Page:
Timely diagnosis is crucial in alopecia neoplastica cases, as they often indicate poor prognosis and require immediate intervention.
A recent case study underscores the critical role of timely diagnosis in managing alopecia neoplastica, a rare form of cutaneous metastasis. A 75-year-old male patient, previously treated for gastric adenocarcinoma, presented with asymptomatic nodules and alopecia on his scalp. Subsequent tests revealed these nodules to be metastatic adenocarcinoma, emphasizing the need for vigilant monitoring in cancer patients.
HCN Medical Memo
This case serves as a poignant reminder of the importance of timely diagnosis and vigilant monitoring in patients with a history of cancer. Alopecia neoplastica, although rare, is a significant indicator of poor prognosis and often necessitates a comprehensive evaluation to guide further treatment.
- The 75-year-old patient had a history of gastric adenocarcinoma treated with total gastrectomy and chemotherapy.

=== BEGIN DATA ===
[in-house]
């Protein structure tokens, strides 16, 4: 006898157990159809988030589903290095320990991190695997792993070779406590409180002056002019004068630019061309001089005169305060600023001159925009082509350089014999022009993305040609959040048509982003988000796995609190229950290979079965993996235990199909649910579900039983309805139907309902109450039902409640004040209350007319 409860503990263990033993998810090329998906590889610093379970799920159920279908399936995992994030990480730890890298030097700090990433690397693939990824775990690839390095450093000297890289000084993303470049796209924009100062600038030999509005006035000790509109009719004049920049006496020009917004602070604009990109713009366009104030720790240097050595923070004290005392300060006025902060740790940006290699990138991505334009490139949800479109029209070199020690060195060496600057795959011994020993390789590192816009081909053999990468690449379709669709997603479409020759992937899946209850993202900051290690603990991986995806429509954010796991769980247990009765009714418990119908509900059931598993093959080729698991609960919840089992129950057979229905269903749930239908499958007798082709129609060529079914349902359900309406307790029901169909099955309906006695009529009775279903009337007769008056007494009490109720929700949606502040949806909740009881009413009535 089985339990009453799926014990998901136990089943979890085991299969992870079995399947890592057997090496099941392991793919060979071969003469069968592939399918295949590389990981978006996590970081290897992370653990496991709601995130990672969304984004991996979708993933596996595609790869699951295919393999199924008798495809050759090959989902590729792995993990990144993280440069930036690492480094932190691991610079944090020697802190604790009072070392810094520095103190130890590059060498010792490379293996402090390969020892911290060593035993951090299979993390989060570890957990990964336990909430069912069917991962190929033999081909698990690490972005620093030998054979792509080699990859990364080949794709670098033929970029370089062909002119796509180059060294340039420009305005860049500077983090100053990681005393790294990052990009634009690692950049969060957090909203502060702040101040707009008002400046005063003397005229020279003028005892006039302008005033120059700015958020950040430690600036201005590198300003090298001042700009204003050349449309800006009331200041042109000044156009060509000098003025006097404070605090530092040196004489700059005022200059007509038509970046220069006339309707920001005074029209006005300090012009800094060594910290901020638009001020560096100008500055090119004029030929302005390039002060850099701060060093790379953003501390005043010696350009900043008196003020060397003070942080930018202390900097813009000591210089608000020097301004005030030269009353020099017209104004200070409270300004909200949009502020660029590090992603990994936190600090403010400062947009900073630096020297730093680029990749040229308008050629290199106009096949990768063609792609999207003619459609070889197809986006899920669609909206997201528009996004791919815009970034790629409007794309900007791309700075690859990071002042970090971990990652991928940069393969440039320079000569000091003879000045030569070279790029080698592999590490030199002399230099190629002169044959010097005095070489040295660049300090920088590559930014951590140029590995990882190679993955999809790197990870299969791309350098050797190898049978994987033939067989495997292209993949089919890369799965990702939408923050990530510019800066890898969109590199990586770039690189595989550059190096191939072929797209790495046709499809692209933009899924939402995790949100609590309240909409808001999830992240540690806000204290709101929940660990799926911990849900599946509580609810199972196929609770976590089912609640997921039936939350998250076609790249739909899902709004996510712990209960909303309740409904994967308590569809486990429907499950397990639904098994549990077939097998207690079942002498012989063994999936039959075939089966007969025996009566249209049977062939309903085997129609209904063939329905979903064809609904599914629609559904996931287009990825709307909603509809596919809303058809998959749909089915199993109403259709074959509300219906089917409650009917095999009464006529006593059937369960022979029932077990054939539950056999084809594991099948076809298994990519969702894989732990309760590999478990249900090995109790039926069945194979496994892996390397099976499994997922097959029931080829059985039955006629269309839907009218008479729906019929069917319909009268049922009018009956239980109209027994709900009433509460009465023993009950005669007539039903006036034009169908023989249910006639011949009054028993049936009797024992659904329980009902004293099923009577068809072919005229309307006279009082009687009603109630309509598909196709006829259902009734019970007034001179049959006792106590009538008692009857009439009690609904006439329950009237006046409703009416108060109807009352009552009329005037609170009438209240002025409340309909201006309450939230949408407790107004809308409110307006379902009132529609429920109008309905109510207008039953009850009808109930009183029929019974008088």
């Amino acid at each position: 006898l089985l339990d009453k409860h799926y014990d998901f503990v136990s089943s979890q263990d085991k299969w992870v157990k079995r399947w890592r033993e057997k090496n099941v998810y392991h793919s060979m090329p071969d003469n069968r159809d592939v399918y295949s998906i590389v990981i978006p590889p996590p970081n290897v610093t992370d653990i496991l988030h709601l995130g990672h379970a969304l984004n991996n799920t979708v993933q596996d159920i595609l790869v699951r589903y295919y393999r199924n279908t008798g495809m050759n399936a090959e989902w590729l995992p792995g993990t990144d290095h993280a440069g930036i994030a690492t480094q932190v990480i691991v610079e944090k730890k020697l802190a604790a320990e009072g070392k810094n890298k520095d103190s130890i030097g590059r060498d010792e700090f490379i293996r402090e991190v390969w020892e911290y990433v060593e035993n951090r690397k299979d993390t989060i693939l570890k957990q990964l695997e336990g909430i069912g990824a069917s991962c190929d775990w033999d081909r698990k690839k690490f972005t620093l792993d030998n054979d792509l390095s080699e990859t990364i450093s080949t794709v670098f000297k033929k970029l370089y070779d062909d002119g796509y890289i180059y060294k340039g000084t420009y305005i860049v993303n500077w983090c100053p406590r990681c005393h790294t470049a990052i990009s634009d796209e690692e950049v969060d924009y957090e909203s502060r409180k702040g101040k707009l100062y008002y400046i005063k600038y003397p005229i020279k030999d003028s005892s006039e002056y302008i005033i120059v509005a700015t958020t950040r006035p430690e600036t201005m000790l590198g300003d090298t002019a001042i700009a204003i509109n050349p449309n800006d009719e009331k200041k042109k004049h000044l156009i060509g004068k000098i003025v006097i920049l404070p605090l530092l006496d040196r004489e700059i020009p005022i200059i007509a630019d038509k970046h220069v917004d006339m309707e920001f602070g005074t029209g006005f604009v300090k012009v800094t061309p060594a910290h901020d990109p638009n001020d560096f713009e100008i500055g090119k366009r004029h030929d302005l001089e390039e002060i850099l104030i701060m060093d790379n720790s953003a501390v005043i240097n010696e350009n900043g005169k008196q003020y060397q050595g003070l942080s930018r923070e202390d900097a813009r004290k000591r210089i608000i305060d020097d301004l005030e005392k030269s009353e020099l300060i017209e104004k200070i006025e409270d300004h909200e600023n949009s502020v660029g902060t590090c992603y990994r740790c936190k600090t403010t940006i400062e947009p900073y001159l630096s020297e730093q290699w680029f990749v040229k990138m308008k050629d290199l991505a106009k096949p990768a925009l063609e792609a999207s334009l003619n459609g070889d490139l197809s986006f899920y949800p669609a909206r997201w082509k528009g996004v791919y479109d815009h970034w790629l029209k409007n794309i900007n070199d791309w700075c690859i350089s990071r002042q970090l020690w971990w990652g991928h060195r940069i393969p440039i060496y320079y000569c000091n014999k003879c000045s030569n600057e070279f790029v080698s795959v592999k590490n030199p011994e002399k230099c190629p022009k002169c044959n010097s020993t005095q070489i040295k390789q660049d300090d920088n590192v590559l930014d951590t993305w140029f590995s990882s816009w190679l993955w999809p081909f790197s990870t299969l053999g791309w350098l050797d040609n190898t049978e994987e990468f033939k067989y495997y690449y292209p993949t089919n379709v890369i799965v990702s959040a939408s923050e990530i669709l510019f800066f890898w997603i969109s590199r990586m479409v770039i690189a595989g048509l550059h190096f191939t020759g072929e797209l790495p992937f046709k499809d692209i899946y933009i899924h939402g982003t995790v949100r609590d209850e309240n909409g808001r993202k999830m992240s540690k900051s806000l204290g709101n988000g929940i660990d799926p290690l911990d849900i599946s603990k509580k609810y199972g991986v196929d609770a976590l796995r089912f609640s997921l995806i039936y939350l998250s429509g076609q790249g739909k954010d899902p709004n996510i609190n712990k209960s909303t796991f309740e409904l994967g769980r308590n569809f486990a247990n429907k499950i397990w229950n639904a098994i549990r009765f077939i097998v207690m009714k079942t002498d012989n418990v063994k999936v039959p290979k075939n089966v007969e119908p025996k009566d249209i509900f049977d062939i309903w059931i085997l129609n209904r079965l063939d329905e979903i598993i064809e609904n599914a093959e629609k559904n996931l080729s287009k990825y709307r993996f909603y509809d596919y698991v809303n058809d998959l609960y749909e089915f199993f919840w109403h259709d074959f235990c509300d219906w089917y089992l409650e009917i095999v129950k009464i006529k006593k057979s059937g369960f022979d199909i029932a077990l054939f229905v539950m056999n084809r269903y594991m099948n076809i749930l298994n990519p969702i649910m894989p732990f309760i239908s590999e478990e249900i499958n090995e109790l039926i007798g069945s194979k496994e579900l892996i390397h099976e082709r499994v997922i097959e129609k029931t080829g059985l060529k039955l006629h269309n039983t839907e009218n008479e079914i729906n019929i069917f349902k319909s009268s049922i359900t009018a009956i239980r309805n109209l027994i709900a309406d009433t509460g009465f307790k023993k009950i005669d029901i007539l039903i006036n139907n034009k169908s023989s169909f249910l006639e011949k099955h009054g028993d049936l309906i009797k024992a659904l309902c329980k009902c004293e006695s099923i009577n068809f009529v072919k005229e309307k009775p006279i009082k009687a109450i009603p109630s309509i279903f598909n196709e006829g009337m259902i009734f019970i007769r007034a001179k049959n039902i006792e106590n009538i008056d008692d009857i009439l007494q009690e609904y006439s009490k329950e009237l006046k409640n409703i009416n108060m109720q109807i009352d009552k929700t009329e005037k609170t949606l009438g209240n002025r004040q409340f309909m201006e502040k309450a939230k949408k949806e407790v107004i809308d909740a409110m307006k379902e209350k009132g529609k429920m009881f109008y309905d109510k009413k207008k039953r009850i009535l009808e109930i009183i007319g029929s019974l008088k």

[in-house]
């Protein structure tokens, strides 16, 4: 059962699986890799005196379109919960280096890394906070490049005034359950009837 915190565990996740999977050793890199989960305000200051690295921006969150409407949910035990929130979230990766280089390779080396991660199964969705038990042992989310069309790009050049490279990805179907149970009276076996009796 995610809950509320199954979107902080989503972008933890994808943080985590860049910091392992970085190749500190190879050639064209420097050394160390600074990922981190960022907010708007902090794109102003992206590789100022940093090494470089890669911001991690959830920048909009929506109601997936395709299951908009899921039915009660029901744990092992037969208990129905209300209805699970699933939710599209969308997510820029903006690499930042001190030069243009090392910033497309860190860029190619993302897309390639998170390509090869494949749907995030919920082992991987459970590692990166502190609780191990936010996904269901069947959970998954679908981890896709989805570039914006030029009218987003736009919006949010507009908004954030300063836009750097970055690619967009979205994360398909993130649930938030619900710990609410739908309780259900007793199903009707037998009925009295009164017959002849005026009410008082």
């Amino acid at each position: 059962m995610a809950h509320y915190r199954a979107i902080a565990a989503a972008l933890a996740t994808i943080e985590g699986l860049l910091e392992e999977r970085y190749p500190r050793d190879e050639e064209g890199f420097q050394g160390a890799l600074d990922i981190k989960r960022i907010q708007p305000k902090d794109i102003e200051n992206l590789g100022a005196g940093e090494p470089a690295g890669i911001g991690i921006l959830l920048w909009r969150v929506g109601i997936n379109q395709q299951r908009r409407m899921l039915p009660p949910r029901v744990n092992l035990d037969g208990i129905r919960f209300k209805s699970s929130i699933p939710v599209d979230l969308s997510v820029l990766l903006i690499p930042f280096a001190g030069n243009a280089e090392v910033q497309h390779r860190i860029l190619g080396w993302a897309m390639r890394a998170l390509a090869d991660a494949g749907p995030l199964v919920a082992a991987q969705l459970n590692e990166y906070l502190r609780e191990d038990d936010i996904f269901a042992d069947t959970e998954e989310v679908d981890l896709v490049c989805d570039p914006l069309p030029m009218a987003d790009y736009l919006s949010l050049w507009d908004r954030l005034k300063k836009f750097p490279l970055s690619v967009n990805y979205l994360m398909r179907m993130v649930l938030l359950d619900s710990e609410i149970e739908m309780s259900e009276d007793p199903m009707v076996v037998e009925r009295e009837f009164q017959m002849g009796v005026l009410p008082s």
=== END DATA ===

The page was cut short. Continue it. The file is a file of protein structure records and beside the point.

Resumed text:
- He presented with asymptomatic, rubbery nodules on his scalp that had grown over 3 months.
- Biopsy and immunohistochemical studies confirmed these nodules as metastatic adenocarcinoma.
- The patient was later found to have abdominal and lymph node metastases.
Alopecia neoplastica accounts for 4% of all cutaneous metastasis and is associated with a poor prognosis.
- Cutaneous metastases from visceral carcinomas are rare, with an incidence of 0.7% to 9%.
- The scalp is a common site for such metastases, often presenting as nodules.
- Alopecia neoplastica is most frequently associated with primary tumors in the gastrointestinal tract.
- Proper pathologic examination and immunohistochemistry are essential for diagnosis.
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